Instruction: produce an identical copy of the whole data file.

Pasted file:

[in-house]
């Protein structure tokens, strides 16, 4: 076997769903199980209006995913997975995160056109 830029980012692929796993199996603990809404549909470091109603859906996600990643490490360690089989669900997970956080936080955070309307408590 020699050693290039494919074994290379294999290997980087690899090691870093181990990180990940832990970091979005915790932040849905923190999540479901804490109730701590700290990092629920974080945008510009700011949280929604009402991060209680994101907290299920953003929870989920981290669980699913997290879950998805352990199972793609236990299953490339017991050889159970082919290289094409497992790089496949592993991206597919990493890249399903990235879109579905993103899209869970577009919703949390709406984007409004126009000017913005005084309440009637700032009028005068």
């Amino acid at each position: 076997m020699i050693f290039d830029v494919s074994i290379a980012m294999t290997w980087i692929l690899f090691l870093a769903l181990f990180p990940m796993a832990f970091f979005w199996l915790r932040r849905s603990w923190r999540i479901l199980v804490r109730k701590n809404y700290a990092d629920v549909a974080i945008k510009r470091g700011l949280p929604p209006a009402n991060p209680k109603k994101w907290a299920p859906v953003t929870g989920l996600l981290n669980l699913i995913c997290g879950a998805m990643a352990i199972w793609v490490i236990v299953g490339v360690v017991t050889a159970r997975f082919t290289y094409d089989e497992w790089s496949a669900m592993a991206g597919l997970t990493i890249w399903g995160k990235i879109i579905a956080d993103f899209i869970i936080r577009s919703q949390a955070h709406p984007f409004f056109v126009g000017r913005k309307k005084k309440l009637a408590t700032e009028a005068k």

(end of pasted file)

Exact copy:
[in-house]
């Protein structure tokens, strides 16, 4: 076997769903199980209006995913997975995160056109 830029980012692929796993199996603990809404549909470091109603859906996600990643490490360690089989669900997970956080936080955070309307408590 020699050693290039494919074994290379294999290997980087690899090691870093181990990180990940832990970091979005915790932040849905923190999540479901804490109730701590700290990092629920974080945008510009700011949280929604009402991060209680994101907290299920953003929870989920981290669980699913997290879950998805352990199972793609236990299953490339017991050889159970082919290289094409497992790089496949592993991206597919990493890249399903990235879109579905993103899209869970577009919703949390709406984007409004126009000017913005005084309440009637700032009028005068």
């Amino acid at each position: 076997m020699i050693f290039d830029v494919s074994i290379a980012m294999t290997w980087i692929l690899f090691l870093a769903l181990f990180p990940m796993a832990f970091f979005w199996l915790r932040r849905s603990w923190r999540i479901l199980v804490r109730k701590n809404y700290a990092d629920v549909a974080i945008k510009r470091g700011l949280p929604p209006a009402n991060p209680k109603k994101w907290a299920p859906v953003t929870g989920l996600l981290n669980l699913i995913c997290g879950a998805m990643a352990i199972w793609v490490i236990v299953g490339v360690v017991t050889a159970r997975f082919t290289y094409d089989e497992w790089s496949a669900m592993a991206g597919l997970t990493i890249w399903g995160k990235i879109i579905a956080d993103f899209i869970i936080r577009s919703q949390a955070h709406p984007f409004f056109v126009g000017r913005k309307k005084k309440l009637a408590t700032e009028a005068k």